More than a century after Reinitzer’s discovery, liquid crystals are an essential class of advanced materials, are used for applications ranging from displays to temperature sensors.
Next-generation display technology has been developed by scientists at the Pritzker School of Molecular Engineering at the University of Chicago and Argonne National Laboratory by creating liquid crystal within a crystal. Unlike other crystals, this crystal within the crystal reflects light at specific wavelengths.
They can be used to create better display technologies. They are also beneficial for sensing applications as they can be manipulated with temperature, voltage, or added chemicals.
Liquid crystals’ molecular orientation makes them useful for key aspects of many display technologies. They additionally can form “blue phase crystals,” in which molecules are composed in exceptionally normal patterns that reflect visible light. One of the fascinating properties of blue-phase crystals: they can flow and are pliable while exhibiting highly regular features that transmit or reflect visible light.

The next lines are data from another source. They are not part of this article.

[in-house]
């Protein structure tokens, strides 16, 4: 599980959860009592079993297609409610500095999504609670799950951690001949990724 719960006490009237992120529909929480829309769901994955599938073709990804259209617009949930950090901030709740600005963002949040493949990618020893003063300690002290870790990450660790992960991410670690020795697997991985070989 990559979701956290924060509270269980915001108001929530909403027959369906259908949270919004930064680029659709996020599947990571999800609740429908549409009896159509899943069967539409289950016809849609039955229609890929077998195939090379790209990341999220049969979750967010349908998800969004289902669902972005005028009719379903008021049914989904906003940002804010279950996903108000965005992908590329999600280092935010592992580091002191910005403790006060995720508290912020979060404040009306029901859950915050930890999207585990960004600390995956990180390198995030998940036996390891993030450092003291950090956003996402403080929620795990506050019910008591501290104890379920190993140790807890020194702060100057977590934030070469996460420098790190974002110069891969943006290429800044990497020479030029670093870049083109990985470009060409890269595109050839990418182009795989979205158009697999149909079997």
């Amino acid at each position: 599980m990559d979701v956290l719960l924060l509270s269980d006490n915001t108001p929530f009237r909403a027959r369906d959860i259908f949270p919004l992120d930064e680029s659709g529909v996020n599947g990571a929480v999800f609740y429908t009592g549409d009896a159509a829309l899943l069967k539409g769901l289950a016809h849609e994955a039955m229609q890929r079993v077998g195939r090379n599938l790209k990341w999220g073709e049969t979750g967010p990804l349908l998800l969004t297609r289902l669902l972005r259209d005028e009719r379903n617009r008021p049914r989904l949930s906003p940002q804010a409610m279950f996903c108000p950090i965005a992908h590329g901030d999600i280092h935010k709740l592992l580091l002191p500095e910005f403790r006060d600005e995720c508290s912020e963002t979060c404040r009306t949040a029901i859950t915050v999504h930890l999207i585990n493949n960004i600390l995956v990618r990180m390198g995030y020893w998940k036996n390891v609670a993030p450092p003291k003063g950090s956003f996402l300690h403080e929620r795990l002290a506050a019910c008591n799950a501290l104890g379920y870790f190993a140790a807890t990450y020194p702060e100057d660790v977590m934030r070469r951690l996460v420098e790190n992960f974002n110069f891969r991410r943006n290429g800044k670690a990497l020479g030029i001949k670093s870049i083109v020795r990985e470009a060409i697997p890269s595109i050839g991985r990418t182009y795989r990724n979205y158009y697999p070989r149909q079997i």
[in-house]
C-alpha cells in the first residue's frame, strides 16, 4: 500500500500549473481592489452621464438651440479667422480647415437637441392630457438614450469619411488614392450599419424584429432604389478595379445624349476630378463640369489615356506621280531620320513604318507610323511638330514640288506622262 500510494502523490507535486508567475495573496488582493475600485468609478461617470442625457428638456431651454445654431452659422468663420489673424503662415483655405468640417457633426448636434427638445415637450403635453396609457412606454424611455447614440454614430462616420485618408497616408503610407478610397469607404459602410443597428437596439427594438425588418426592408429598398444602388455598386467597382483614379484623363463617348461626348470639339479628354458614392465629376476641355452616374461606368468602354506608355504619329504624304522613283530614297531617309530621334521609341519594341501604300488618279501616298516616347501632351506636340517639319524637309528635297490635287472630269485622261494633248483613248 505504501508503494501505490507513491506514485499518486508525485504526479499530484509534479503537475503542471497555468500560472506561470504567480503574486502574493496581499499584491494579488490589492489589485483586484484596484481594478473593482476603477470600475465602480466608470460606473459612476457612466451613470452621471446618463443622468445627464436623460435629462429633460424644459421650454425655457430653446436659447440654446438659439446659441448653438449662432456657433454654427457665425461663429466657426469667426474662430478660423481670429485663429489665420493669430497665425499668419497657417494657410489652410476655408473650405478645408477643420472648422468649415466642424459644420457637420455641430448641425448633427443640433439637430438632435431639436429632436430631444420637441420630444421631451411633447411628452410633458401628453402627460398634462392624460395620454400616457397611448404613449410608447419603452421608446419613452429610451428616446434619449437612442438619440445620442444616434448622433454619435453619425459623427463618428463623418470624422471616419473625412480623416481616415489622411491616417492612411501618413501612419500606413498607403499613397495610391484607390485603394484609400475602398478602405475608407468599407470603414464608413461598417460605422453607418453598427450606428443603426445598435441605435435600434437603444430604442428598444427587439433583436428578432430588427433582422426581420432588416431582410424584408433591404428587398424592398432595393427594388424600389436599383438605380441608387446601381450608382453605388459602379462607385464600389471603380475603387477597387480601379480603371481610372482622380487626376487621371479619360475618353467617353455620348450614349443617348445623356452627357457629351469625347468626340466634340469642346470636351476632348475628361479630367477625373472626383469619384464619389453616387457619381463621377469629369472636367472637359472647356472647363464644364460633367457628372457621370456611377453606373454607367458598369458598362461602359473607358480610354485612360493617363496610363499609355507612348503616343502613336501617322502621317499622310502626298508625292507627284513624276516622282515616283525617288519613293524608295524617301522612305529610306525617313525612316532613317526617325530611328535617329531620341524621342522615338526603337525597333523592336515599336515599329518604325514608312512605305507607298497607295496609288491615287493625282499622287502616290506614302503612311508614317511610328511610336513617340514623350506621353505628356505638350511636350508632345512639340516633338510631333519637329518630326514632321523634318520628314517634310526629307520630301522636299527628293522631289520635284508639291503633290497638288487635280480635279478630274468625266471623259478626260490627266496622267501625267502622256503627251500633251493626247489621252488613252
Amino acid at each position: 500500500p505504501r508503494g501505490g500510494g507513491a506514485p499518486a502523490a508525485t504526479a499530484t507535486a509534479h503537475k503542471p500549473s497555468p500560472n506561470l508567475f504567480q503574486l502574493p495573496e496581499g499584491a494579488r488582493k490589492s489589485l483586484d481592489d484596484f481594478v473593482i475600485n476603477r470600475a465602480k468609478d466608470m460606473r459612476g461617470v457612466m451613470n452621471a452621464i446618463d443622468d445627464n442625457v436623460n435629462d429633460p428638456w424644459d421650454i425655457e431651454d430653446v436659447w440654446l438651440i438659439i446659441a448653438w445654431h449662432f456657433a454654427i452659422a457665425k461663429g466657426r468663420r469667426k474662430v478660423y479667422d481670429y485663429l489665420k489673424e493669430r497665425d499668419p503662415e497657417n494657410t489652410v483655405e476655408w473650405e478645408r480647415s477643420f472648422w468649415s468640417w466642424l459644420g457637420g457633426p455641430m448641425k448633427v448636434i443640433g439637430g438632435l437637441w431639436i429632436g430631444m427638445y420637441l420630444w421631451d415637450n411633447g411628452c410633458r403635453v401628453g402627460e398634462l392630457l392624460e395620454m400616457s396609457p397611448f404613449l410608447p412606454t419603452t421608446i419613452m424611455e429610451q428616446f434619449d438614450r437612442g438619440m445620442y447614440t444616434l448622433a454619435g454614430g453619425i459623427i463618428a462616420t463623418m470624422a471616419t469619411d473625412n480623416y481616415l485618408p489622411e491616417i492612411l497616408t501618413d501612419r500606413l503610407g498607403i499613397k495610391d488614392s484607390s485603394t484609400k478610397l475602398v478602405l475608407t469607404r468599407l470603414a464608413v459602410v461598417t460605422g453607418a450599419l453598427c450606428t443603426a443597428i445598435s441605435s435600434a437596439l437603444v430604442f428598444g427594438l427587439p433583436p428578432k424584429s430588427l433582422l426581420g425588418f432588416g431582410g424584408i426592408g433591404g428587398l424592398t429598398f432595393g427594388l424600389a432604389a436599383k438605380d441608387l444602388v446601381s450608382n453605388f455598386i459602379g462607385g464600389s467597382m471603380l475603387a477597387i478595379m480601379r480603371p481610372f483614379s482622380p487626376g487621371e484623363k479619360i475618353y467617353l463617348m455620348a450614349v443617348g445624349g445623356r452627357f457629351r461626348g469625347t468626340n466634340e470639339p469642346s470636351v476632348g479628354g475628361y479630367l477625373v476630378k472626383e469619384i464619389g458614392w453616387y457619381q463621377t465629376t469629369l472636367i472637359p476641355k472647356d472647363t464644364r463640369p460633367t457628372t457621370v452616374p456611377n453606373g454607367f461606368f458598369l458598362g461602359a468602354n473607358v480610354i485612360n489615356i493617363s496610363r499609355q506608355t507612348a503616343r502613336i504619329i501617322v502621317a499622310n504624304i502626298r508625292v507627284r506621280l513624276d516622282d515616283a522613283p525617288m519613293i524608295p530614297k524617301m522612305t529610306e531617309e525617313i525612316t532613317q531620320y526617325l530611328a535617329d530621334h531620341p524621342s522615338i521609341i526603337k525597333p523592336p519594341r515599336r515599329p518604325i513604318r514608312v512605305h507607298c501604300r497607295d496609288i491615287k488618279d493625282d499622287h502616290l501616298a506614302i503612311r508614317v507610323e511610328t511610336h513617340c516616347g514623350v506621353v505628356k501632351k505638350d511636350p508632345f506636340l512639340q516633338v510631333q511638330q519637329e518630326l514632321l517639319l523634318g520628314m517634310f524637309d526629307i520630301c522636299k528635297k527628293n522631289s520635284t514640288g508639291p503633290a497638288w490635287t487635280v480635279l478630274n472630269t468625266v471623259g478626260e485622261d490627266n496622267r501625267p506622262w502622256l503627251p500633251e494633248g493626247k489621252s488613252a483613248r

Due to their better optical properties and fast response, blue-phase crystals are ideal candidates for optical technologies.
Scientists developed a new technology to create a blue phase crystal interface. This involves chemically patterning surfaces on which liquid crystals are deposited and thus offers a new way to manipulate their molecular orientation. That orientation is then amplified by the liquid crystal itself, allowing a specific phase crystal to be etched inside another blue phase crystal.
Intriguingly, the newly sculpted crystal could be manipulated with both temperature and current to change from one blue phase into another type of blue period, thereby changing color.
Paper co-author Juan de Pablo, the Liew Family Professor of Molecular Engineering, said, “That means the material can change its optical characteristics very precisely. We now have a material that can respond to external stimuli and reflect light at particular wavelengths for which we didn’t have good alternatives before.”
Co-author Paul Nealey, the Brady W. Dougan Professor of Molecular Engineering, said, “This ability to manipulate the crystals at such a small scale also allows researchers to use them as templates for fabricating perfectly uniform structures at the nanoscale.”
“We are already experimenting with growing other materials and experimenting with optical devices. We’re looking forward to using this method to create even more complex systems.”